This article first appeared in August September ’17 issue of Owensboro Living Magazine.

“I’ve never kayaked in my life until we started this adventure.”  Those aren’t exactly the words you’d expect to hear from someone kayaking 2,320 miles over the course of 90 days.  But his complete lack of experience didn’t seem to bother Logan Hastings.  Neither did his bad back.  Perhaps that’s because he had already endured tours of duty in Iraq and Afghanistan (where he injured his back when the dozer he was driving hit an IED and flipped).

It was that same combat experience, and the difficulties that many of his military brothers and sisters endured upon returning home, that spurred Logan on his great “adventure.”  More specifically, Logan has watched many of his friends suffer with PTSD (post-traumatic stress disorder), and many have committed suicide.  Recent statistics show that the suicide rate among veterans is roughly twice the national average (ptsd.va.gov.).  In response to this crisis, Logan’s parents, Jeff and Criss Hastings, felt called to start the Warrior 180° Foundation.  Jeff also served in the Army as a chaplain from 2009 to 2016, including one deployment to Kuwait (after serving as a hospital chaplain here in Owensboro, and as an interim pastor at Walnut Memorial Baptist Church).  And both Jeff and Criss’ fathers served in the military.  Knowing firsthand the trials that veterans face in their lives after active duty, the Hastings began the non-profit organization with the goal of coming “alongside the military, veterans and their family members to provide comfort, support, resources, hope and help for the struggles they are facing.”

When Logan returned from his tours of duty in the Middle East with a Purple Heart and a medical discharge, he wanted to come alongside his parents and support the Warrior 180° Foundation by raising awareness for their cause.  Soon, he began making plans with a friend to take a trip and raise funds for the foundation.  That morphed into kayaking the Mississippi River – a feat that sounds daunting enough even when you don’t consider that Logan had a bad back and had never kayaked a day in his life.  Still, with his mind set on helping his fellow veterans, Logan made plans to set out on May 1 for the long journey down the Mississippi.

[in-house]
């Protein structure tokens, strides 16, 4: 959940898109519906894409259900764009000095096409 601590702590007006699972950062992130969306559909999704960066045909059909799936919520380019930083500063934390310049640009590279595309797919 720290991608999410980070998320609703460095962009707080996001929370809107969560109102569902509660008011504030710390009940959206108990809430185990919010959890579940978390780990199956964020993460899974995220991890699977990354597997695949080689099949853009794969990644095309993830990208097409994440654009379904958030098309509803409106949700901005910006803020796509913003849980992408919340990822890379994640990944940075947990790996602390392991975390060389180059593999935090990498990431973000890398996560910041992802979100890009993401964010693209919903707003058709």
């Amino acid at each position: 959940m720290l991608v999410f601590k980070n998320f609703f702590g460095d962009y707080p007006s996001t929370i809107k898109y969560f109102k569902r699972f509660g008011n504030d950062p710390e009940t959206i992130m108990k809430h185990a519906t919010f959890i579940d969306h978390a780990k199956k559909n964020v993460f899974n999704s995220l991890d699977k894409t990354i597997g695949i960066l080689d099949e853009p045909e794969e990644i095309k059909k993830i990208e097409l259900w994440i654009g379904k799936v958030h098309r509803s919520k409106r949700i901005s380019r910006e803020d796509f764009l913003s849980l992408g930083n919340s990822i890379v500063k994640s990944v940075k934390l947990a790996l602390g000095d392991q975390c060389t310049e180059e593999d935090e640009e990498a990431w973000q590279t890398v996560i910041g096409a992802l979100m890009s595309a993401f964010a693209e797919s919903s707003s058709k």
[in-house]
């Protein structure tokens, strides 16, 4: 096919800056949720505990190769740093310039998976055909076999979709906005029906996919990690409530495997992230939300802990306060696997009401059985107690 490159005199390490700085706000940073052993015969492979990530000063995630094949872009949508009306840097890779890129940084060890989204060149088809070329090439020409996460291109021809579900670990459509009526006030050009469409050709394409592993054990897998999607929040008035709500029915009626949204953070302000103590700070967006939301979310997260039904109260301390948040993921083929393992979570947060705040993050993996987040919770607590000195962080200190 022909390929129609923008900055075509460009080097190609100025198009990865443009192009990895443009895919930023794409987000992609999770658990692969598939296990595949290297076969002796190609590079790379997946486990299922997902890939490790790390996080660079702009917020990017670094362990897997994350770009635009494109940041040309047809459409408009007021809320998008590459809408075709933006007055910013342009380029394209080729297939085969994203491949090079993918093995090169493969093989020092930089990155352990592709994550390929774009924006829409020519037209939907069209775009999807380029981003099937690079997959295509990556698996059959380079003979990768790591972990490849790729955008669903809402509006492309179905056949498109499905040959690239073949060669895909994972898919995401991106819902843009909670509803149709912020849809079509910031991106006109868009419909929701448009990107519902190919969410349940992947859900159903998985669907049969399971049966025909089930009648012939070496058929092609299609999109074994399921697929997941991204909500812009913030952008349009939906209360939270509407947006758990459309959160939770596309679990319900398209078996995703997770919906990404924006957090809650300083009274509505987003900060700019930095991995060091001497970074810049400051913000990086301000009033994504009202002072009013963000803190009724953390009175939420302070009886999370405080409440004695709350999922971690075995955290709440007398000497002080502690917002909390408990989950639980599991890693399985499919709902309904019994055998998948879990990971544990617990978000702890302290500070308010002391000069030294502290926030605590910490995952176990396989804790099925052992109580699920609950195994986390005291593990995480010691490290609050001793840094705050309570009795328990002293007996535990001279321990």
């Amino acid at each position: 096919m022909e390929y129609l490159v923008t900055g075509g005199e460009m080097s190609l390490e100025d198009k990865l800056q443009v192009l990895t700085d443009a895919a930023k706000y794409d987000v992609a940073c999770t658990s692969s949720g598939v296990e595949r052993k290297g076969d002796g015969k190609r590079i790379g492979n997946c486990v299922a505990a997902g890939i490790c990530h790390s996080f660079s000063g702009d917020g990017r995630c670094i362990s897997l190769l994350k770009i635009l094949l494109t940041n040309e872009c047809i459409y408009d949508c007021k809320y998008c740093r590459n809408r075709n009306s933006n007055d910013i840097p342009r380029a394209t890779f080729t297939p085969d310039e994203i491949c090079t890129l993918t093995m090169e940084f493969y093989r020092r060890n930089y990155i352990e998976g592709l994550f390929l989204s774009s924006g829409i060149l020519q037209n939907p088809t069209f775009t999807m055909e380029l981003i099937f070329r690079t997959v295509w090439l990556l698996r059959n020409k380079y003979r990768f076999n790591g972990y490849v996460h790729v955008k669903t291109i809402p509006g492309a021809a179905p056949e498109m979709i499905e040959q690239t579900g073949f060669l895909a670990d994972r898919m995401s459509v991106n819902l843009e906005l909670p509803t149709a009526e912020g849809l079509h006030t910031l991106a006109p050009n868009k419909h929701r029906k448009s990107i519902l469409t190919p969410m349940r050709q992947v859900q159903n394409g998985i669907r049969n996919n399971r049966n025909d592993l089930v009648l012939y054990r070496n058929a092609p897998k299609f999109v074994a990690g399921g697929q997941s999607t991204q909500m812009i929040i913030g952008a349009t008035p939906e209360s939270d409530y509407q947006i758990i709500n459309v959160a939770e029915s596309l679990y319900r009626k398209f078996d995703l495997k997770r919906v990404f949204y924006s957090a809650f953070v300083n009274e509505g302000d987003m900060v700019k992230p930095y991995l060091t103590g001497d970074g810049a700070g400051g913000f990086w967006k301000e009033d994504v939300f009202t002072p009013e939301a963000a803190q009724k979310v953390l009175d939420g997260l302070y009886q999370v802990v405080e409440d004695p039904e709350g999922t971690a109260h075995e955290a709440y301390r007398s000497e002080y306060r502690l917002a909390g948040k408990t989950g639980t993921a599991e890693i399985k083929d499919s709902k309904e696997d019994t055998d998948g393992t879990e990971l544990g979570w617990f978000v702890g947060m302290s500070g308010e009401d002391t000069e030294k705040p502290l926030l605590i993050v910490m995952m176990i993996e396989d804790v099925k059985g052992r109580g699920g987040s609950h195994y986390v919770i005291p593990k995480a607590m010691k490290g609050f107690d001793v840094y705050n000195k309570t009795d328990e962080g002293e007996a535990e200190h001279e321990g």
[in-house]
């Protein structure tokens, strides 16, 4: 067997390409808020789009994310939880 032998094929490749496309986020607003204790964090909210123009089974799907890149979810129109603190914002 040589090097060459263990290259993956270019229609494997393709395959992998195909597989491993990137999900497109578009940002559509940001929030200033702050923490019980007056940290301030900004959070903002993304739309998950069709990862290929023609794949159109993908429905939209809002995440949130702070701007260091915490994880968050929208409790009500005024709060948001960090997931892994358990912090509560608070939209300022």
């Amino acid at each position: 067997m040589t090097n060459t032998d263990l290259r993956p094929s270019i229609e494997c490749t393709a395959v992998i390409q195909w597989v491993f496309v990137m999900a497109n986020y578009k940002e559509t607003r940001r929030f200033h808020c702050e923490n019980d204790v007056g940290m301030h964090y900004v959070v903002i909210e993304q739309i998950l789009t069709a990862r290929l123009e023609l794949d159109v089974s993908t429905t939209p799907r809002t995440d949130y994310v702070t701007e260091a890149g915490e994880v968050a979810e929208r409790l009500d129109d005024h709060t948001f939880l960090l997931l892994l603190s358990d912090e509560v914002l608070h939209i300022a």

Those plans were nearly derailed when Logan’s friend and travel companion, Steven, was forced to back out of the trip before it even started.  Despite the setback, Logan was determined to continue with his mission, and was prepared to make the trip alone.  Fortunately, Jeff and Criss had already contemplated this contingency, prayed about it, and decided that if Logan asked, Jeff would accompany him down the river.

And so, on May 1, the two launched their kayaks from Itasca, Minnesota, the headwaters of the Mississippi River.  It was nearly two weeks before they saw another human being, and it was during that time that the father-son pair were able to truly appreciate God’s beauty.  “You couldn’t pay for time like this,” Jeff said, referring to the peaceful time outdoors, one-on-one with his son.  “There’s times when we’re struggling and hurting, and it’s painful. But we’ll pull over, get some shade, remember why we’re doing this, and keep on paddling.”

The pain and struggle of the trip are some of the very reasons Logan chose this kayaking adventure as a way to raise awareness for veterans struggling with PTSD.  “When I came home from Iraq and Afghanistan I had a lot of problems, and I solved those problems by myself. I went to alcohol and I drank a lot. And I finally got some help, before I got really bad,”  Logan shared.  So to demonstrate to his fellow veterans that he understood their struggles, Logan sought out a trip that would be a struggle in itself.  In his words, “I wanted to make this trip something that was not going to be easy.”  Jeff echoed this sentiment, adding: “I wanted to do something that’s hard, and that’s difficult, and that maybe even hurts, because my brothers and sisters are hurting, and I want them to know that I’m doing something difficult for them. And something that’s not easy, because they’re going through times that aren’t easy, and if we can team together and do this, then so can they.”

And so, in honor of their brothers and sisters that have served our country, Logan and Jeff Hastings (with Criss driving ahead of them in an RV), paddle 40-50 miles per day down the mighty Mississippi.  At the time this issue is in circulation, the father-son veteran duo will be nearing the end of their long journey.  But it certainly will not be the end of their crusade to raise awareness about PTSD among veterans.  If you want to learn more about their cause, go to warrior180.org, where you can donate to the organization.  You can also retrace their trip by checking out pictures, videos and stories on their Facebook page: @kayak4veterans.